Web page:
Trade and immigration. Two of the most important issues are trade and immigration. It is worth considering them together because doing so helps to highlight a key conflict in the negotiations. Simply put, the UK wants to keep the trade relationship with EU members as it is today (free trade) but significantly change the rules surrounding the free movement of people between the EU and the UK. Roughly half of the immigrants to the UK come from the EU, and polls conducted in the run-up to the referendum suggest that over 50% of those who supported Brexit considered immigration their biggest concern.

David Davis, who was appointed Secretary of State for Exiting the European Union by PM May, believes both of these goals are achievable: “The ideal outcome (and in my view the most likely, after a lot of wrangling) is continued tariff-free access. Once the European nations realize that we are not going to budge on control of our borders, they will want to talk, in their own interest.”

Unfortunately, this is not at all how the EU sees it. Donald Tusk, president of the European Council, has made clear that for the UK to have access to the single market “requires acceptance of all four EU freedoms — including freedom of movement. There can be no single market à la carte.” Other EU leaders have made similar pronouncements. How much wiggle room there is, and what kinds of concessions might be made on trade and immigration, remains to be seen (and negotiated).

Money paid to the EU. The UK pays more into the EU budget than it gets back in rebates and other payments to sectors of the UK economy. Leave campaigners and supporters argued that the money saved through Brexit could be used elsewhere (e.g., to enhance the UK’s National Health Service). Here, we see the same conflict: From the EU perspective, if the UK wishes to have continued access to the single market, it will be required to pay dues.

There is clear precedent for this stance. Norway, which is not a member of the EU, pays into the EU budget in order to have access to the single market. The precise amount that the UK would pay will have to be negotiated.

Regulations. Leave supporters complained about onerous regulations imposed by the EU, including environmental standards, product safety rules, and minimum working conditions for employees. Although Brexit would put an end to EU-imposed regulations, there are two important factors to keep in mind. First, many (perhaps most) regulations will continue because they or similar ones are important for the UK, even if the EU is not imposing them. The UK will not, for example, abolish all product safety or environmental regulations after Brexit. Second, the EU could continue to impose certain regulations after Brexit in exchange for the UK’s access to the single market. Again, this is consistent with the Norway precedent, although UK negotiators will want to avoid regulatory influence from the EU.

Free movement of people. Much of the Leave campaign’s rhetoric was aimed at stemming the tide of immigrants from Europe, but barriers to free movement of people would hurt both sides in the negotiation. Millions of UK citizens live and work in Europe, and even the loudest proponents of Brexit want them to retain their rights. Former mayor of London Boris Johnson, a leading voice in the Leave camp who now has been appointed foreign secretary, promised as much in anopinion piece he wrote following the referendum: “British people will still be able to go and work in the EU; to live; to travel; to study; to buy homes and to settle down. As the German equivalent of the CBI — the BDI — has very sensibly reminded us, there will continue to be free trade, and access to the single market….The only change — and it will not come in any great rush — is that the UK will extricate itself from the EU’s extraordinary and opaque system of legislation.”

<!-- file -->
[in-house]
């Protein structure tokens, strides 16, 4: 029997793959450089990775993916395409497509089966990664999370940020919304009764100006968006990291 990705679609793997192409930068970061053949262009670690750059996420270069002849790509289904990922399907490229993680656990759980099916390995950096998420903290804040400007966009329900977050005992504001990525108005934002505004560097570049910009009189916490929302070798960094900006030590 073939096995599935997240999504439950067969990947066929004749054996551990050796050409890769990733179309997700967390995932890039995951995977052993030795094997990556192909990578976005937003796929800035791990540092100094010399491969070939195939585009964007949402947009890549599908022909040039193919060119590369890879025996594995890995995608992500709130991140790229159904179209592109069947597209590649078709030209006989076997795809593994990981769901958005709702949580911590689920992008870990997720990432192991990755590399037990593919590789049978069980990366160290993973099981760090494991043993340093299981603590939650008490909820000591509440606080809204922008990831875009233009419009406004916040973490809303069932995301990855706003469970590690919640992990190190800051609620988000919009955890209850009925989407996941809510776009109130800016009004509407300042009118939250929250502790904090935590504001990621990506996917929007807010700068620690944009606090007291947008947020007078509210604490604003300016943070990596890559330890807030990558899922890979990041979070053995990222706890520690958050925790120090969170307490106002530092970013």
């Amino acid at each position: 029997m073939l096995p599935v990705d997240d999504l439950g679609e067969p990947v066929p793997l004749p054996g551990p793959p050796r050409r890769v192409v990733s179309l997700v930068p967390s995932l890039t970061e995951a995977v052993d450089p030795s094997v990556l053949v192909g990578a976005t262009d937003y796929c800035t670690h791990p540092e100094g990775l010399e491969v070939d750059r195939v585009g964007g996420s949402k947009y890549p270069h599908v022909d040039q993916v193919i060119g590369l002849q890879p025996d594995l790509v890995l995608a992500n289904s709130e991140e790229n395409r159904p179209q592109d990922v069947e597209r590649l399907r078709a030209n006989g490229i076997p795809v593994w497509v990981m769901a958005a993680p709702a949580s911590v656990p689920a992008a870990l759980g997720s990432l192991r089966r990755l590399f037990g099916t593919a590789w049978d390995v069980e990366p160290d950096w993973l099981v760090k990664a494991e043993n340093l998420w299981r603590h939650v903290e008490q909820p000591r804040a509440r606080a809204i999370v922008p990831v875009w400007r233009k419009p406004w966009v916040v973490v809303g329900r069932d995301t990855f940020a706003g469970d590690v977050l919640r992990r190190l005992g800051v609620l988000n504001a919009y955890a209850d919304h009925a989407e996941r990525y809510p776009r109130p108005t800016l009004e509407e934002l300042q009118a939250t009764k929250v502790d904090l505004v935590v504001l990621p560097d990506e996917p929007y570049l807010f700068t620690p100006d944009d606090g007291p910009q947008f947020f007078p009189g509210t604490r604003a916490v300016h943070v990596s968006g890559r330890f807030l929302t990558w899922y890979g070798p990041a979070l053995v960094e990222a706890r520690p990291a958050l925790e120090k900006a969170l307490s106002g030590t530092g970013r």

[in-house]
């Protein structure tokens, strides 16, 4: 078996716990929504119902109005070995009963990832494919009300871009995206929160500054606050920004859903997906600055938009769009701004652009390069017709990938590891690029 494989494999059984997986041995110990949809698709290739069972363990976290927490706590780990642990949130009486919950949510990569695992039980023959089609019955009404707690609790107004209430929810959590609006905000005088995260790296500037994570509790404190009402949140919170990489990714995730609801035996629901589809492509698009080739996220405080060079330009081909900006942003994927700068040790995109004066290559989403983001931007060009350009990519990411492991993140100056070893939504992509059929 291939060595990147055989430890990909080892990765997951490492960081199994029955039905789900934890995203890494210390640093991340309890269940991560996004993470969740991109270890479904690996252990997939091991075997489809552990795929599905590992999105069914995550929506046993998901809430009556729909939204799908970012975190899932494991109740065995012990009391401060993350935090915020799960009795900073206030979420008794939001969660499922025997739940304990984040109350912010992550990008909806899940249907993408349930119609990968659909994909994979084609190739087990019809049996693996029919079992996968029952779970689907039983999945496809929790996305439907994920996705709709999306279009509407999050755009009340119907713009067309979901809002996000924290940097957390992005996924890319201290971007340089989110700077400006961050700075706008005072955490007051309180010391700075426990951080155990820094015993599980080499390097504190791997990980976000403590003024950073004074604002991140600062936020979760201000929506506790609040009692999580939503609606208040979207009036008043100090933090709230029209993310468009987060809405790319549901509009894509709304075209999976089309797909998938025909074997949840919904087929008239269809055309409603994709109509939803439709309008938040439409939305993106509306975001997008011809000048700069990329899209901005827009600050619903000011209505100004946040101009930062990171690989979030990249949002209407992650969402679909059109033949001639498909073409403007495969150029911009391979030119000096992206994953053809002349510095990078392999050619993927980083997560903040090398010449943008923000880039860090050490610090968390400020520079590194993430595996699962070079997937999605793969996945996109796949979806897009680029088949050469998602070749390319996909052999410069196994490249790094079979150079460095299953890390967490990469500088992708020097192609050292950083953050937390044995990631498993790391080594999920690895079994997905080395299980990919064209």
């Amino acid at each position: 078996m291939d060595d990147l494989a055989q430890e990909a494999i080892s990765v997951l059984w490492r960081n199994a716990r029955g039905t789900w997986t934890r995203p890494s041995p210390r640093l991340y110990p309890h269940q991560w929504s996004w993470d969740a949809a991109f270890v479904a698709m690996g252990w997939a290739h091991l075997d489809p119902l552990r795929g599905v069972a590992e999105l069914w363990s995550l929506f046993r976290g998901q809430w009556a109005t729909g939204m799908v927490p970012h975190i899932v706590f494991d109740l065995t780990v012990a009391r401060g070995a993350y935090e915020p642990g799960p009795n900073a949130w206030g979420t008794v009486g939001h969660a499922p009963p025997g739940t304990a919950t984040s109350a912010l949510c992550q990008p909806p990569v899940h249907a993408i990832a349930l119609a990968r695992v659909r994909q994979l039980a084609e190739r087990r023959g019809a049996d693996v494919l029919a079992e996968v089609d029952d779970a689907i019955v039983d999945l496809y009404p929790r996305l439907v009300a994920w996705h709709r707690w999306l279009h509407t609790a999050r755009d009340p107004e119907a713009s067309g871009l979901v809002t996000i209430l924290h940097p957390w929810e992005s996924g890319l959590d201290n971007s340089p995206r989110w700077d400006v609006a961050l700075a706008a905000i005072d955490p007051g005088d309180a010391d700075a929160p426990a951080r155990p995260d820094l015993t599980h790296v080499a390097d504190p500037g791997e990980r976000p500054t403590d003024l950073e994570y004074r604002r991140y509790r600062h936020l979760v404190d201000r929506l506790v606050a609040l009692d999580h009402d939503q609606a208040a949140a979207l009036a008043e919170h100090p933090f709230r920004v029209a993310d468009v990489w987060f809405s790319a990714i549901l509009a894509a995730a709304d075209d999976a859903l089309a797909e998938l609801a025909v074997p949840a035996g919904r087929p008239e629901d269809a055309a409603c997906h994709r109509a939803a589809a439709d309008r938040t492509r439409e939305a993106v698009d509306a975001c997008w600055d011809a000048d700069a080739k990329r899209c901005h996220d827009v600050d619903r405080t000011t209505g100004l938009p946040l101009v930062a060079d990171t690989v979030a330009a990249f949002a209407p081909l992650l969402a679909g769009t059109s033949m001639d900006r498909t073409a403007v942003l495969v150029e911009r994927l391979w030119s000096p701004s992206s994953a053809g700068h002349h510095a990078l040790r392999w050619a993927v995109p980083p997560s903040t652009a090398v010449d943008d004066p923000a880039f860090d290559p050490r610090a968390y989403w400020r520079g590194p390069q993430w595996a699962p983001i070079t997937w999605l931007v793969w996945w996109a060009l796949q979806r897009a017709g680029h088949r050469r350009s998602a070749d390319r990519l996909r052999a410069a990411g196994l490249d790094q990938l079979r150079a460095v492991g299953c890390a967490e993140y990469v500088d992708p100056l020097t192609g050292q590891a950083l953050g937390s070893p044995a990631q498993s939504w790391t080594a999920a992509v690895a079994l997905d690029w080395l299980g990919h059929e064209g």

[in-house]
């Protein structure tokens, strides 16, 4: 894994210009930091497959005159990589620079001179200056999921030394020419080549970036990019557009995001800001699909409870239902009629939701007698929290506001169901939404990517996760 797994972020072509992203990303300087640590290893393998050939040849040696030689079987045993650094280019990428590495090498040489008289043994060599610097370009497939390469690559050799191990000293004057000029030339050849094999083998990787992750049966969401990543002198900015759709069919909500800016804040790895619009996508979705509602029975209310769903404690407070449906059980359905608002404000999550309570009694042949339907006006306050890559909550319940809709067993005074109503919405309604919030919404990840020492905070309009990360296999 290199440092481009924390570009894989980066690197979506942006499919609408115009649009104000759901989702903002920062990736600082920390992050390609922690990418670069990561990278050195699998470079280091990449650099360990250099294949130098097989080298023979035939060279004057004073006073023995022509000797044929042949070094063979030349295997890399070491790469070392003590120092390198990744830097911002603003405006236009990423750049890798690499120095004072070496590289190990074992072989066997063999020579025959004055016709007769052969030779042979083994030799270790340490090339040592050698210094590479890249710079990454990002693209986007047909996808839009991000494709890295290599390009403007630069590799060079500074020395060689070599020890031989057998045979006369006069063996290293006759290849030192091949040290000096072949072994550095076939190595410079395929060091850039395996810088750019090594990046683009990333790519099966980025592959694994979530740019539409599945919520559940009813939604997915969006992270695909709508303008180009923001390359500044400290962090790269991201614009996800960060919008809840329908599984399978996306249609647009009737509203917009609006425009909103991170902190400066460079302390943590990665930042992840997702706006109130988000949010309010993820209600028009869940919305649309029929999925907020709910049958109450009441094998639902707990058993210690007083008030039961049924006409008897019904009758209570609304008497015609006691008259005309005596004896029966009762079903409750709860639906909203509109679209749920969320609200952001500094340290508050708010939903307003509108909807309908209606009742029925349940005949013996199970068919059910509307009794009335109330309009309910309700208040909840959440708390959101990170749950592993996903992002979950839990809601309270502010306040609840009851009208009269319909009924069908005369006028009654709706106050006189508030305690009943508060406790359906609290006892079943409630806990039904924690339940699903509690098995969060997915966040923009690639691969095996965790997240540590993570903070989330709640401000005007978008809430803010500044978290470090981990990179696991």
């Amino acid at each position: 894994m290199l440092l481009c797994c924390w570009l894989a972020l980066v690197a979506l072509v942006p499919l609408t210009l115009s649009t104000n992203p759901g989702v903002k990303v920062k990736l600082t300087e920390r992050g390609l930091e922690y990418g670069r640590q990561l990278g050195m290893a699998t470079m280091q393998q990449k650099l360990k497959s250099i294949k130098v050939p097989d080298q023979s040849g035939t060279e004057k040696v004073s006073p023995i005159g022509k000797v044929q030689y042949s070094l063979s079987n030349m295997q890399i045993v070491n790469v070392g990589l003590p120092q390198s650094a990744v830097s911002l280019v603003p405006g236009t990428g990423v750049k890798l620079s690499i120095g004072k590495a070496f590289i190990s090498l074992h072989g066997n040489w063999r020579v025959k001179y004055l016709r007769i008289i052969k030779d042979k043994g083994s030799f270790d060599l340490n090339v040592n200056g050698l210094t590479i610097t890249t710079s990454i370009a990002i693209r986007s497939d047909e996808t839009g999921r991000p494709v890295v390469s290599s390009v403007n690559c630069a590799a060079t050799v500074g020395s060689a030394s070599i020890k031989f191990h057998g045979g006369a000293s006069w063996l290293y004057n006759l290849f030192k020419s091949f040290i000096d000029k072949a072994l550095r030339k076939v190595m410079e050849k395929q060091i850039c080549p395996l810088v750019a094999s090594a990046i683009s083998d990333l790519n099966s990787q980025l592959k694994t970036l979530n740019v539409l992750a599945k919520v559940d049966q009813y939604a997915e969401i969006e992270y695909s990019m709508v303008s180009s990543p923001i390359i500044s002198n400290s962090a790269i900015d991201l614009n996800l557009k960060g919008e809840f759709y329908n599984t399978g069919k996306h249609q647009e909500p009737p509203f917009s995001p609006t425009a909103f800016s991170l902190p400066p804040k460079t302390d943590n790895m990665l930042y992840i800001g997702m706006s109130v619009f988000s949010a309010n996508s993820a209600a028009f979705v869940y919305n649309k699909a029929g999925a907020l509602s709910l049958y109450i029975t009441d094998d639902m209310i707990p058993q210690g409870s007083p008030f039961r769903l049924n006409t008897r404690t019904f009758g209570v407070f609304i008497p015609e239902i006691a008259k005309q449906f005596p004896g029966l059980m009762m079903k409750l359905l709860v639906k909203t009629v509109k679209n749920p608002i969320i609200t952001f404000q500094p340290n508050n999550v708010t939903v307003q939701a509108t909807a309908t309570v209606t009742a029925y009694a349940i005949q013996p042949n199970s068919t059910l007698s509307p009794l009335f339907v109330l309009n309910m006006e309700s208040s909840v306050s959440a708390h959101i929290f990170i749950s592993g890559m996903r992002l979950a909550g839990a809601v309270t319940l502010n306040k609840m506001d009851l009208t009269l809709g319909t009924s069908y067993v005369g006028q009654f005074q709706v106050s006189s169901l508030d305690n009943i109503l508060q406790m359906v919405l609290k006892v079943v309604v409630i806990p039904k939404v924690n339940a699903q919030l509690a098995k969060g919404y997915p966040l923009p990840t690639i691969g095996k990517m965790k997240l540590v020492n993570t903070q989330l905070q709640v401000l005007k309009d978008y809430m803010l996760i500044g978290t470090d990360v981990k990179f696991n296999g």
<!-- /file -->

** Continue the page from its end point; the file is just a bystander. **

The desire to address the anxiety of the British people is understandable. What is difficult to understand is how the foreign secretary intends to secure the rights of British citizens to free movement without offering reciprocal rights to citizens of other EU member states (or, for that matter, without offering any concessions at all).

Financial services. A particular concern for the UK in these negotiations is the fate of London’s financial services sector. It plays an outsize role in the broader EU financial industry, where it has a trade surplus of almost £20 billion with the rest of Europe. (The threat to this important sector of the UK economy is explained in some detail here and here.) How far the UK is willing to go (or be lobbied to go) to protect the sector — or, put differently, how much the EU is able to extract in exchange for concessions to City — is an open question.

CHAPTER THREE

What Leverage Does the EU Have?

Because the EU needs to deter future exits, threats to walk away even from economically attractive deals become credible.
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Euro stars on the glass doors of the main portal to the Palais de l’Europe, the European Parliament in Strasbourg.